Myview The rich know how to side­step re­spon­si­bil­i­ties

Mint ST - - VIEWS -

Three de­vel­op­ments over the past few weeks pro­vide point­ers to how the rich, whether in­di­vid­u­als or na­tions, be­have when it comes to meet­ing obli­ga­tions.

The Par­adise Pa­pers have re­vealed how wealthy and pow­er­ful in­di­vid­u­als use tax havens—some do it le­git­i­mately and some for re-rout­ing il­le­gal wealth—to ei­ther avoid or evade tax li­a­bil­i­ties. The ex­am­ples also high­light how this cor­ro­sive af­flic­tion equally in­fects in­dus­tri­al­ists and politi­cians.

The sec­ond ex­am­ple re­lates to the be­hav­iour of rich na­tions, which have un­abashedly de­ployed eva­sive tac­tics at Bonn, host to the 2017 UN Cli­mate Change Con­fer­ence to im­ple­ment the Paris Agree­ment signed in 2015. The rich coun­tries have been try­ing ev­ery trick to avoid meet­ing com­mit­ments on re­duc­ing green­house gas emis­sions, ar­rest­ing cli­mate change and fund­ing de­vel­op­ing and poor coun­tries to help counter the ef­fects of cli­mate change. The US, Euro­pean Union and some other rich coun­tries— in­clud­ing Aus­tralia, Canada and Ja­pan— have blocked ef­forts by de­vel­op­ing na­tions to re­view the de­vel­oped world’s per­for­mance vis-à-vis com­mit­ments.

De­vel­op­ing na­tions have been blam­ing the rich for sidestep­ping com­mit­ments made un­der the Ky­oto Pro­to­col, which placed manda­tory emis­sion re­duc­tion tar­gets to be achieved dur­ing 2012-15. Later, through what is known as the Doha Amend­ments, the tar­get date was ex­tended to 2020. De­vel­op­ing coun­tries have been ar­gu­ing that to fi­nal­ize the rule­book for the Paris Agree­ment, as the suc­ces­sor to the Ky­oto Pro­to­col, it is nec­es­sary to un­der­stand the achieve­ments so far.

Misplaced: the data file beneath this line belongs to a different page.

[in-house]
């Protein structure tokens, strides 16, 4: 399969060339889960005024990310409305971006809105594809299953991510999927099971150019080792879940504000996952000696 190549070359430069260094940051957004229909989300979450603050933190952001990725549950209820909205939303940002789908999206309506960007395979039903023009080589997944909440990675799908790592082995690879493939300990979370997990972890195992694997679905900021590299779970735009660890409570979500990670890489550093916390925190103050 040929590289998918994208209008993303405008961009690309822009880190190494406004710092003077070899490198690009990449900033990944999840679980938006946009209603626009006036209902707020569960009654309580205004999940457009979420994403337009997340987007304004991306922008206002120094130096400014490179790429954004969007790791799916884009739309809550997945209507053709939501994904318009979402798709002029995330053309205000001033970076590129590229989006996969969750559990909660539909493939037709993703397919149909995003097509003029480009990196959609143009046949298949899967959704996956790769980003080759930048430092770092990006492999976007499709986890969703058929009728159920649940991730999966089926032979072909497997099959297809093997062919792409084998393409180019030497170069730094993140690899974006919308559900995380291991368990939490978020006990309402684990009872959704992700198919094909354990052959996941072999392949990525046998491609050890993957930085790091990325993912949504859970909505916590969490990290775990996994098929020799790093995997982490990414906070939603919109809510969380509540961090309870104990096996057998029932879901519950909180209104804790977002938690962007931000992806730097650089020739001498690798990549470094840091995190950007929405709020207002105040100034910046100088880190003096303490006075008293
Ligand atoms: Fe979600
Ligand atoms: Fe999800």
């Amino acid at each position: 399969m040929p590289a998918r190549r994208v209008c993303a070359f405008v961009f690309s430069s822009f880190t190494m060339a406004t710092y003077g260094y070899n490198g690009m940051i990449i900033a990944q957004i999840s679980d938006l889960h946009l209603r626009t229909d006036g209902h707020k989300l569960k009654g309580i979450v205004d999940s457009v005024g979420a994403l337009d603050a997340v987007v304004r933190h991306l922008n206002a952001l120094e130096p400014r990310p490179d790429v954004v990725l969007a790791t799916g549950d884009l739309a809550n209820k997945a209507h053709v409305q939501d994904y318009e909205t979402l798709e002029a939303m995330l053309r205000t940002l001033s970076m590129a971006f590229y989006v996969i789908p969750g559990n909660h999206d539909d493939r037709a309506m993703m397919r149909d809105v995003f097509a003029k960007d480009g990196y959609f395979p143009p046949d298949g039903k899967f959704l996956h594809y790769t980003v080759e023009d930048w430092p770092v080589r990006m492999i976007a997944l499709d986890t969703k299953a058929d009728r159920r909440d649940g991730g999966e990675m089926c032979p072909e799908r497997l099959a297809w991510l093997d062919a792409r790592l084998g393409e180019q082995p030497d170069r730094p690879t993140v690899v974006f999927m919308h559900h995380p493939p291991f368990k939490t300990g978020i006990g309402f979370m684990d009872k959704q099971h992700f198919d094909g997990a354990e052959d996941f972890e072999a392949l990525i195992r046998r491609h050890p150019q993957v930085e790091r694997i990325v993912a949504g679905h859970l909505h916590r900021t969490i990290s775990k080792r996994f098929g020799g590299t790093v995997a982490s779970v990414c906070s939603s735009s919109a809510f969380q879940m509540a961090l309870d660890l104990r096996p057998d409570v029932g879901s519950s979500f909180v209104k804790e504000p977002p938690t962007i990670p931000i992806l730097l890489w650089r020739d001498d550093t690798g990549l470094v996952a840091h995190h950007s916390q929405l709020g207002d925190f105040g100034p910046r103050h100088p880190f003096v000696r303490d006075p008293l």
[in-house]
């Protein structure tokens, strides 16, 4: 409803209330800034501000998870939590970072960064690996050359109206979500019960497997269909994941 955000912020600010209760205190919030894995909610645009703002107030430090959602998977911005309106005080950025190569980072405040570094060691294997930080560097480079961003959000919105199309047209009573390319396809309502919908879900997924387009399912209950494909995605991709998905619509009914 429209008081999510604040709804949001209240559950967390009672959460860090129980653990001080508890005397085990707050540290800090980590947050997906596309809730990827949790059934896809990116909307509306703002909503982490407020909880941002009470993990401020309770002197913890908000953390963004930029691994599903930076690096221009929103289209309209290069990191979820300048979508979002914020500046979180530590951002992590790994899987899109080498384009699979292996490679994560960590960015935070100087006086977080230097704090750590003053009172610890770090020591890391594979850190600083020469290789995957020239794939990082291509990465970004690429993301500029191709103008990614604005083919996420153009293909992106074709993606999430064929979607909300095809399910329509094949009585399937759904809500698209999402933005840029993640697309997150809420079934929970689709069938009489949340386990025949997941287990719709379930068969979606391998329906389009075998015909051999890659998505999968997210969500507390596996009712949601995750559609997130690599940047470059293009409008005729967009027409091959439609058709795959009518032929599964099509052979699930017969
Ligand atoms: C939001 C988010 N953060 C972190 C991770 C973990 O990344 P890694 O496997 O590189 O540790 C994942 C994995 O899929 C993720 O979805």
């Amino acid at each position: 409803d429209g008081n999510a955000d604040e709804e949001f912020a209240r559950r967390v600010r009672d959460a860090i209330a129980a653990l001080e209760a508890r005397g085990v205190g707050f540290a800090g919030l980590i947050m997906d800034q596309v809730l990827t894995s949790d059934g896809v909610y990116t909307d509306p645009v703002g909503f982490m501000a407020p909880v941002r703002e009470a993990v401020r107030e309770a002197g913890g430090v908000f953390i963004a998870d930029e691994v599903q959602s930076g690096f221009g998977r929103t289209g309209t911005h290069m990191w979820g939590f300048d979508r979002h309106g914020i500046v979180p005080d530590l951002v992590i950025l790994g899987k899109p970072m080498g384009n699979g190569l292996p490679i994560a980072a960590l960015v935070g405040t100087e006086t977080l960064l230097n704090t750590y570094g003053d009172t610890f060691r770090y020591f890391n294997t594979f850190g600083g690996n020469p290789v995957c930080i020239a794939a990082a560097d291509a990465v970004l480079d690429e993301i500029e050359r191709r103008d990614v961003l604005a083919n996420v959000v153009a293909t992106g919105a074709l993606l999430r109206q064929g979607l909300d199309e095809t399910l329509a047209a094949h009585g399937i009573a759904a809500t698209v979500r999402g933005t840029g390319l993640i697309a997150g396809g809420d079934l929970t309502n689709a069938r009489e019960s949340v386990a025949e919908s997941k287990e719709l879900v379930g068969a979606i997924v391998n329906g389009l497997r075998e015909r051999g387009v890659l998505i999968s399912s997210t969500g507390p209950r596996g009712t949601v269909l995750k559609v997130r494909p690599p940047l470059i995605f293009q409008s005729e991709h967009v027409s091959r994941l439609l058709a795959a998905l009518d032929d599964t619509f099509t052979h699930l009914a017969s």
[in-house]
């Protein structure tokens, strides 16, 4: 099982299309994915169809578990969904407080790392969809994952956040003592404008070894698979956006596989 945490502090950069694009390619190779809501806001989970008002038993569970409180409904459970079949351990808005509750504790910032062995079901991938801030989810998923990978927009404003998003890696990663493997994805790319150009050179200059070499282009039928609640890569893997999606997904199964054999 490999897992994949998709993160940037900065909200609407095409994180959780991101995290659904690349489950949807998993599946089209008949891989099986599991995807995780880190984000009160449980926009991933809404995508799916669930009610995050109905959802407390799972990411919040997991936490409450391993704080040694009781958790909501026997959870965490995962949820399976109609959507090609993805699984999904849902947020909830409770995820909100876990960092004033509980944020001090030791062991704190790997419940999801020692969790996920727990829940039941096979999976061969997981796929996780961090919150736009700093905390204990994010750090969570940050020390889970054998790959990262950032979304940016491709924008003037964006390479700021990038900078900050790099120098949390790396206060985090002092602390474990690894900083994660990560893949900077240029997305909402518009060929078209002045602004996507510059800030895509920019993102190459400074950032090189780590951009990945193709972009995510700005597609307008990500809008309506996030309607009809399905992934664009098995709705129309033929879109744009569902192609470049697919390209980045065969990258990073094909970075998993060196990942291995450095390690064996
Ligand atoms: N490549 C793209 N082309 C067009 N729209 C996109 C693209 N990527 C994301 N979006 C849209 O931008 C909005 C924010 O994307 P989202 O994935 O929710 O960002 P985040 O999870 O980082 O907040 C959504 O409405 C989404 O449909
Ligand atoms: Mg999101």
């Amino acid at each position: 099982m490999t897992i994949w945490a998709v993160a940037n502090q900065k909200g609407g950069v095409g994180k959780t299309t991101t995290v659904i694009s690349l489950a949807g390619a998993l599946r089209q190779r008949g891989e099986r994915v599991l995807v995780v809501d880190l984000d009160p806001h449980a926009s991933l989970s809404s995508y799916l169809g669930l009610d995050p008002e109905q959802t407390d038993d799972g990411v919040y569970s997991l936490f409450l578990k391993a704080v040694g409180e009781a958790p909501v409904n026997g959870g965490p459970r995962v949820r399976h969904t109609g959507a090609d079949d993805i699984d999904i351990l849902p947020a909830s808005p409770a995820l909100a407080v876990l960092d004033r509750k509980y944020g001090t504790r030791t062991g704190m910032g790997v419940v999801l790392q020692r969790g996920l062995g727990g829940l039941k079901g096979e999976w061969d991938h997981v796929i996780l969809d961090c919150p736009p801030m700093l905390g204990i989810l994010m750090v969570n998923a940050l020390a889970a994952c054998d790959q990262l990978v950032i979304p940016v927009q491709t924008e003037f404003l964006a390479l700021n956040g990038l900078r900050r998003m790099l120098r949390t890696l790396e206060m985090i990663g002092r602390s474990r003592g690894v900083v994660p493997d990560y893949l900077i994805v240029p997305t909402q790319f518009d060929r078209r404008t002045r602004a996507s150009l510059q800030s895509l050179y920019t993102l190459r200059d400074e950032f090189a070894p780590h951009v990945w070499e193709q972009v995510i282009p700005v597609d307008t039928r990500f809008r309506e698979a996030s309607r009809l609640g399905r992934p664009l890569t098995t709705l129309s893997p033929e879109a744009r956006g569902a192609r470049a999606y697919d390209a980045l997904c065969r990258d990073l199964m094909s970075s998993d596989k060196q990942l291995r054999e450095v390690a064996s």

For in­stance, as part of the Copen­hagen Ac­cord of 2009, the de­vel­oped coun­tries pledged to pro­vide de­vel­op­ing na­tions with $30 bil­lion dur­ing 2010-12 and $100 bil­lion ev­ery year till 2020 to help mit­i­gate cli­mate change ef­fects. The un­der­stand­ing was that since the in­dus­tri­al­ized na­tions were his­tor­i­cally re­spon­si­ble for green­house gas emis­sions and the con­se­quent global warm­ing, they have a moral obli­ga­tion to help poor coun­tries, es­pe­cially is­land na­tions, off­set the ad­verse ef­fects of cli­mate change. But, as data shows, the rich are not only in breach but have been dis­sem­bling: Apart from reneg­ing on their prom­ise, they have also been pad­ding fund­ing data.

The third ex­am­ple crosses the At­lantic Ocean to Wash­ing­ton, DC, where the an­nual meet­ings of the World Bank and In­ter­na­tional Mone­tary Fund were held a month ago. Among other things, the agenda in­cluded the Bank’s pivot to­wards a new fi­nanc­ing mode, for which it has been lay­ing the ground over the past few months. The new strat­egy is called the “cas­cade ap­proach”, un­der which Bank pres­i­dent Jim Yong Kim pro­poses to con­vert “bil­lions into tril­lions”, es­sen­tially by lever­ag­ing the Bank’s fi­nanc­ing and crowd­ing in pri­vate in­vest­ment.